Ordained by Waffle House (Who are YOU with?)

An honest to goodness email from a real person:

Hi Father Joseph!

How are you? At the fair last week someone asked me “Who are you with?” and I thought of your book.

I was waiting for the pig races to start and the family next to me was talking about, of all things, confession. The mom was talking about how going to a Catholic university she saw the ridiculousness of religion in how everyone used confession to basically do what they wanted.

I was worried primarily for her two teens, so I asked, awkwardly (with my face partially numb since I had just been to the dentist that morning), if I could interject. I pointed out that I wasn’t Catholic but that if confession is used in such a way it is making a mockery and actually worse than not going at all and that the purpose is genuine and real and that God knows who is confessing genuinely and who is not. The mom then asked, “And who are you with?” I responded, “Oh, I came here myself for the afternoon.” I felt silly when she clarified, “I mean, who are you with? What branch are you?” “Oh! I’m Orthodox Christian.” “And what is that?” “Well, um, once upon a time, there was the church… and then the Pope decided he was boss and left, and then the reformation happened, and well… the Orthodox Church, we’ve just been the same the whole time.”

She said thank you and then the pig races started but I kept thinking about what she asked, “Who are you with?” and finally it occurred to me why it sounded familiar and I started laughing when I remembered your book and “the Waffle House Story” …

So … here’s the honest to goodness Waffle House Story from We Came, We Saw, We Converted:

I remember once, in the Old Country (North Carolina), a parishioner and I were waiting in line for a sandwich at a Subway restaurant. I had a long beard and ponytail and was dressed in a cassock. The fellow wrapping the subs by the cash register, who had tattoos all over his arms and an attitude in his eyes, kept staring at me. I figured he thought I was some kind of nut job.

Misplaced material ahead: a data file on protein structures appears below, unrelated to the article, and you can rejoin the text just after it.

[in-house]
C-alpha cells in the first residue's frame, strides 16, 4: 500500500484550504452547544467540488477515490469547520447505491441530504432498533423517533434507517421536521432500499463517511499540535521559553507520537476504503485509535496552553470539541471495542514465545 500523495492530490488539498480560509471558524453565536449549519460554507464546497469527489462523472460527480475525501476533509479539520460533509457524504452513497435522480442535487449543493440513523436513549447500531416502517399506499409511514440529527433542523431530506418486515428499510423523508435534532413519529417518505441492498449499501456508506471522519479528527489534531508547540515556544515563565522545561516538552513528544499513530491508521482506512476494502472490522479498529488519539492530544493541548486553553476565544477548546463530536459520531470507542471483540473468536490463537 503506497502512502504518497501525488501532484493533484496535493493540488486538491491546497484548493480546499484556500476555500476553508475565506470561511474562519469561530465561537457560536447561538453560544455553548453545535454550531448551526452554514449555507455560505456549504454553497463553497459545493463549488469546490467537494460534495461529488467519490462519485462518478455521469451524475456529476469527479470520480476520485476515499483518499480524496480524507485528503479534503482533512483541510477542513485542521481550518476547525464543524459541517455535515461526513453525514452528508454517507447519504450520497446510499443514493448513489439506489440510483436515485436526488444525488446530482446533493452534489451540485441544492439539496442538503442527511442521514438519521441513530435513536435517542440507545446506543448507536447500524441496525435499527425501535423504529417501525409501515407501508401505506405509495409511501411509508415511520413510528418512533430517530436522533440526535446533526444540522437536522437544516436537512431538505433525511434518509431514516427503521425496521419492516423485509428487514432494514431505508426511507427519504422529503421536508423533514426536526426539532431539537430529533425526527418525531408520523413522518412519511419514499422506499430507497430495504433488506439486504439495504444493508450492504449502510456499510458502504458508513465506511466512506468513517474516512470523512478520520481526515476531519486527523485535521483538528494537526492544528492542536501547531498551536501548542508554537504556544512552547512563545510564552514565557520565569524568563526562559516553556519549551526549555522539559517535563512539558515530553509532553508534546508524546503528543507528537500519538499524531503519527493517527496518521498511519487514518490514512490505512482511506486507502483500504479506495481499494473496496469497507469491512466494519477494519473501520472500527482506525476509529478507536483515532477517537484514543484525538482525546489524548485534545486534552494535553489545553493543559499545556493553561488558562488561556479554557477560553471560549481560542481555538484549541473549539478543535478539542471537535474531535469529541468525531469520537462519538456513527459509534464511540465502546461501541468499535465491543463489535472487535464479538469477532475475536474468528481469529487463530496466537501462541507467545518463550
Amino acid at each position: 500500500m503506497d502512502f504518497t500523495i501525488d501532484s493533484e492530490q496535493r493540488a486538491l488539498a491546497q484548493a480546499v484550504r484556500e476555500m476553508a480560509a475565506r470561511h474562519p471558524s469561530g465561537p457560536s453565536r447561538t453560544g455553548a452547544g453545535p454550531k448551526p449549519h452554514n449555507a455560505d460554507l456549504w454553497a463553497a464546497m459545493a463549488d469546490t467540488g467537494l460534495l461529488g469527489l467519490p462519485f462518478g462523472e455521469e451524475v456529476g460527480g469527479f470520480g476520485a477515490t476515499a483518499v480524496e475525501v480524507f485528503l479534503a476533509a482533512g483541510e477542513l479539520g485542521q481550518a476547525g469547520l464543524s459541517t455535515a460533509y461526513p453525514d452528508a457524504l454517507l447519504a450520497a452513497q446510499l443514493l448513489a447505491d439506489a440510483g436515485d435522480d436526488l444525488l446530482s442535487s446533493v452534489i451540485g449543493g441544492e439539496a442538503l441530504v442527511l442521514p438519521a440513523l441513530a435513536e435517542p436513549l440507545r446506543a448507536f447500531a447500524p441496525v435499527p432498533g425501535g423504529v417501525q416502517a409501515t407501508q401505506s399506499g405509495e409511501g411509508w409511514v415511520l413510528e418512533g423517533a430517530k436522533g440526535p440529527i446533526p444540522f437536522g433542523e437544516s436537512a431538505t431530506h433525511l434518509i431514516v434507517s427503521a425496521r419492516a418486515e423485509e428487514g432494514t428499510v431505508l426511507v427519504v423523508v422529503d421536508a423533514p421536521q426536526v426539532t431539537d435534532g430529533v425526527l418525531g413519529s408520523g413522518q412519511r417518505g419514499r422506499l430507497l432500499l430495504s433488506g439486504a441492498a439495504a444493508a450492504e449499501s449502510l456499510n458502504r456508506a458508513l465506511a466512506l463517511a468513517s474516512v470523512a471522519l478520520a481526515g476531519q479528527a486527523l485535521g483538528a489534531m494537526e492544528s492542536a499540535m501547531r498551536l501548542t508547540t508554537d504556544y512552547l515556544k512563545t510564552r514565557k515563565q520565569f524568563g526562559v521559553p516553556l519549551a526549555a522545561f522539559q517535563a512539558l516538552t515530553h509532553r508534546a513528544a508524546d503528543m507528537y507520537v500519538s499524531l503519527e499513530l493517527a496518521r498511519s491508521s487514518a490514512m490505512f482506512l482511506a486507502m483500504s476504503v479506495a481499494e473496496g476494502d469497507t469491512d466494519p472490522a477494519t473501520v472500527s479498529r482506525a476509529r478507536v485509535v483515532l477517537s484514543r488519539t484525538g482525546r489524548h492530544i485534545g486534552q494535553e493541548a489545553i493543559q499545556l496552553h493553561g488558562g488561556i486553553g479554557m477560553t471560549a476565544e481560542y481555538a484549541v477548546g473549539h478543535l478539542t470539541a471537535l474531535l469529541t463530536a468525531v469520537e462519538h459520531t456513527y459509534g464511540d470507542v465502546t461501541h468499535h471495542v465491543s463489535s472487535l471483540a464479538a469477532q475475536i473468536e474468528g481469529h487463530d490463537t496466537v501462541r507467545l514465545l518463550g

When we got up to his station, he said, “Who ya with?”

I said, “Excuse me?”

“Who you with?” he repeated.

Sheepishly, I said, “I’m an Orthodox Christian priest.”

“Oh, humph,” he replied.

And that was it. After we got outside, I turned to the parishioner and said, “You know, when he asked ‘who ya with?’ I should have said something silly like ‘Waffle House’.” We laughed.

A year or so later, on the way to St. Seraphim Church Camp, another priest and I were eating with the campers in a restaurant in the Old Country (Virginia) and I noticed a woman kept staring at us.

Later, as we stood outside talking, a deacon had joined us—that made three men in black dresses with long hair and beards—and I could see, out of the corner of my eye, this woman and her friends slowly approaching us. We kept talking until I felt a gentle tug at my elbow, and with a wonderful down-home Virginia accent, she said, “Excuse me, but, who’re y’all with?”

Without blinking I turned to her and said, “Waffle House.”

This woman literally lost it! She turned red in the face, burst out laughing, and hit me on the arm, saying, “Now you oughtta be ashamed o’ yo’self! I was so nervous—and now you go and say ‘Waffle House’—why, I oughtta . . .”

It was funny. So funny, in fact, that I later shared that story with an area “non-denominational” clergy gathering in a local restaurant.

About thirty minutes after its telling, a man who had apparently overheard our conversation approached our table and said, “Excuse me, but are you Fr. Joseph?”

I said, “Yes,” and he said, “Are you still with Waffle House?”


Forgive me,

Fr. Joseph

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